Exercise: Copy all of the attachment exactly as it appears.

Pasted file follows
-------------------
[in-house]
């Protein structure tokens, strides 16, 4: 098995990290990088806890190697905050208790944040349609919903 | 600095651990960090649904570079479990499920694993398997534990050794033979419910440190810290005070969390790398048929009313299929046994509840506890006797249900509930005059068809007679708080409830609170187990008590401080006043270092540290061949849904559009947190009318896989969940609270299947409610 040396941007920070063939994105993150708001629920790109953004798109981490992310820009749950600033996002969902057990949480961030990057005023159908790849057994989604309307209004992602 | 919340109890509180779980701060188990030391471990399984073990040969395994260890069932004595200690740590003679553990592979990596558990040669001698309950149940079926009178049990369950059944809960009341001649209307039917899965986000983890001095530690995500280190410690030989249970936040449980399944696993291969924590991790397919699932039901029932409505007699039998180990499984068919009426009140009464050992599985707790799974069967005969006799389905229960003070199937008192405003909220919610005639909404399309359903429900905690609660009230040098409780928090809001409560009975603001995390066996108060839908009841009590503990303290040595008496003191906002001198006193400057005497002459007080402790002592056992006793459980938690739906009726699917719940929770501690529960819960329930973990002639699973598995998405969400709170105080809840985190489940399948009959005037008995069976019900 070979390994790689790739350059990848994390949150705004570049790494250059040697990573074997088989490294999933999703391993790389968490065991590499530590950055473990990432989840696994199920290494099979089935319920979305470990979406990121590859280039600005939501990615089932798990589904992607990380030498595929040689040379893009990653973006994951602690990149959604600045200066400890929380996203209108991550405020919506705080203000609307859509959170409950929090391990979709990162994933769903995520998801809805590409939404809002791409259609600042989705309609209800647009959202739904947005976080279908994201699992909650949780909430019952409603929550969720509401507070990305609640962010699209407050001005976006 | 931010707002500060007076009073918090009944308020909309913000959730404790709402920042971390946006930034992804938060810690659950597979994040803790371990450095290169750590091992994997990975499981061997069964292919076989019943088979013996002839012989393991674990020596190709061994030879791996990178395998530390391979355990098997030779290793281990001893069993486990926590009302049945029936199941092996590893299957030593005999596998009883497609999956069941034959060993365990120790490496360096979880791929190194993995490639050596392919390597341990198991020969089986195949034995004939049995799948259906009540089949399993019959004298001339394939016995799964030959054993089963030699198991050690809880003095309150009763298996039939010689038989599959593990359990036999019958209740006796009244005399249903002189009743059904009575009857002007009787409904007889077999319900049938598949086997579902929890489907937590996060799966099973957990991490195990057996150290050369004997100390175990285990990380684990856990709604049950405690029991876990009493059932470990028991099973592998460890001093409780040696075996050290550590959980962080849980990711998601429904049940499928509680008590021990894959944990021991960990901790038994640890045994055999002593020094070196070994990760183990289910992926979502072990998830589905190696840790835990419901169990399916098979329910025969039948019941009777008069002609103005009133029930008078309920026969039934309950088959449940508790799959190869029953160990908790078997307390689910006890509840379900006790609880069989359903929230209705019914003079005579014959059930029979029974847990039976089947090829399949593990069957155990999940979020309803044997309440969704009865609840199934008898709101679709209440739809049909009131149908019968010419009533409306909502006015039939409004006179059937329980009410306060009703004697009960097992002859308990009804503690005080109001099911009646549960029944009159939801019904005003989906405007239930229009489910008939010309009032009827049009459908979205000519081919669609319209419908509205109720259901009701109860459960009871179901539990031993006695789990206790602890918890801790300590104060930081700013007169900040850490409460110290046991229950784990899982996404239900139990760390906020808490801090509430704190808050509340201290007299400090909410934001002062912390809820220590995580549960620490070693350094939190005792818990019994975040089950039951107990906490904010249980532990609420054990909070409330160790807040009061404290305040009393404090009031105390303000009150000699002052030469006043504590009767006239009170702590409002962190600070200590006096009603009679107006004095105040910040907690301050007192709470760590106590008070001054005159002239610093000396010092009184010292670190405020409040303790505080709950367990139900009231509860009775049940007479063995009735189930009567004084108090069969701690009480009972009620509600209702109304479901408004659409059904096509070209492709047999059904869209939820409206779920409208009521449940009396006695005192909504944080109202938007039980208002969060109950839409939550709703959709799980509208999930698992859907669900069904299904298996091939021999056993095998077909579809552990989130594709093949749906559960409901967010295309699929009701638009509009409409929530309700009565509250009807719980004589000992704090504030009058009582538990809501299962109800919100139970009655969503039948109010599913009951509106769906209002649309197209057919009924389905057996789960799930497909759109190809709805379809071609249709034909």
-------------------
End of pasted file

[in-house]
């Protein structure tokens, strides 16, 4: 098995990290990088806890190697905050208790944040349609919903 | 600095651990960090649904570079479990499920694993398997534990050794033979419910440190810290005070969390790398048929009313299929046994509840506890006797249900509930005059068809007679708080409830609170187990008590401080006043270092540290061949849904559009947190009318896989969940609270299947409610 040396941007920070063939994105993150708001629920790109953004798109981490992310820009749950600033996002969902057990949480961030990057005023159908790849057994989604309307209004992602 | 919340109890509180779980701060188990030391471990399984073990040969395994260890069932004595200690740590003679553990592979990596558990040669001698309950149940079926009178049990369950059944809960009341001649209307039917899965986000983890001095530690995500280190410690030989249970936040449980399944696993291969924590991790397919699932039901029932409505007699039998180990499984068919009426009140009464050992599985707790799974069967005969006799389905229960003070199937008192405003909220919610005639909404399309359903429900905690609660009230040098409780928090809001409560009975603001995390066996108060839908009841009590503990303290040595008496003191906002001198006193400057005497002459007080402790002592056992006793459980938690739906009726699917719940929770501690529960819960329930973990002639699973598995998405969400709170105080809840985190489940399948009959005037008995069976019900 070979390994790689790739350059990848994390949150705004570049790494250059040697990573074997088989490294999933999703391993790389968490065991590499530590950055473990990432989840696994199920290494099979089935319920979305470990979406990121590859280039600005939501990615089932798990589904992607990380030498595929040689040379893009990653973006994951602690990149959604600045200066400890929380996203209108991550405020919506705080203000609307859509959170409950929090391990979709990162994933769903995520998801809805590409939404809002791409259609600042989705309609209800647009959202739904947005976080279908994201699992909650949780909430019952409603929550969720509401507070990305609640962010699209407050001005976006 | 931010707002500060007076009073918090009944308020909309913000959730404790709402920042971390946006930034992804938060810690659950597979994040803790371990450095290169750590091992994997990975499981061997069964292919076989019943088979013996002839012989393991674990020596190709061994030879791996990178395998530390391979355990098997030779290793281990001893069993486990926590009302049945029936199941092996590893299957030593005999596998009883497609999956069941034959060993365990120790490496360096979880791929190194993995490639050596392919390597341990198991020969089986195949034995004939049995799948259906009540089949399993019959004298001339394939016995799964030959054993089963030699198991050690809880003095309150009763298996039939010689038989599959593990359990036999019958209740006796009244005399249903002189009743059904009575009857002007009787409904007889077999319900049938598949086997579902929890489907937590996060799966099973957990991490195990057996150290050369004997100390175990285990990380684990856990709604049950405690029991876990009493059932470990028991099973592998460890001093409780040696075996050290550590959980962080849980990711998601429904049940499928509680008590021990894959944990021991960990901790038994640890045994055999002593020094070196070994990760183990289910992926979502072990998830589905190696840790835990419901169990399916098979329910025969039948019941009777008069002609103005009133029930008078309920026969039934309950088959449940508790799959190869029953160990908790078997307390689910006890509840379900006790609880069989359903929230209705019914003079005579014959059930029979029974847990039976089947090829399949593990069957155990999940979020309803044997309440969704009865609840199934008898709101679709209440739809049909009131149908019968010419009533409306909502006015039939409004006179059937329980009410306060009703004697009960097992002859308990009804503690005080109001099911009646549960029944009159939801019904005003989906405007239930229009489910008939010309009032009827049009459908979205000519081919669609319209419908509205109720259901009701109860459960009871179901539990031993006695789990206790602890918890801790300590104060930081700013007169900040850490409460110290046991229950784990899982996404239900139990760390906020808490801090509430704190808050509340201290007299400090909410934001002062912390809820220590995580549960620490070693350094939190005792818990019994975040089950039951107990906490904010249980532990609420054990909070409330160790807040009061404290305040009393404090009031105390303000009150000699002052030469006043504590009767006239009170702590409002962190600070200590006096009603009679107006004095105040910040907690301050007192709470760590106590008070001054005159002239610093000396010092009184010292670190405020409040303790505080709950367990139900009231509860009775049940007479063995009735189930009567004084108090069969701690009480009972009620509600209702109304479901408004659409059904096509070209492709047999059904869209939820409206779920409208009521449940009396006695005192909504944080109202938007039980208002969060109950839409939550709703959709799980509208999930698992859907669900069904299904298996091939021999056993095998077909579809552990989130594709093949749906559960409901967010295309699929009701638009509009409409929530309700009565509250009807719980004589000992704090504030009058009582538990809501299962109800919100139970009655969503039948109010599913009951509106769906209002649309197209057919009924389905057996789960799930497909759109190809709805379809071609249709034909």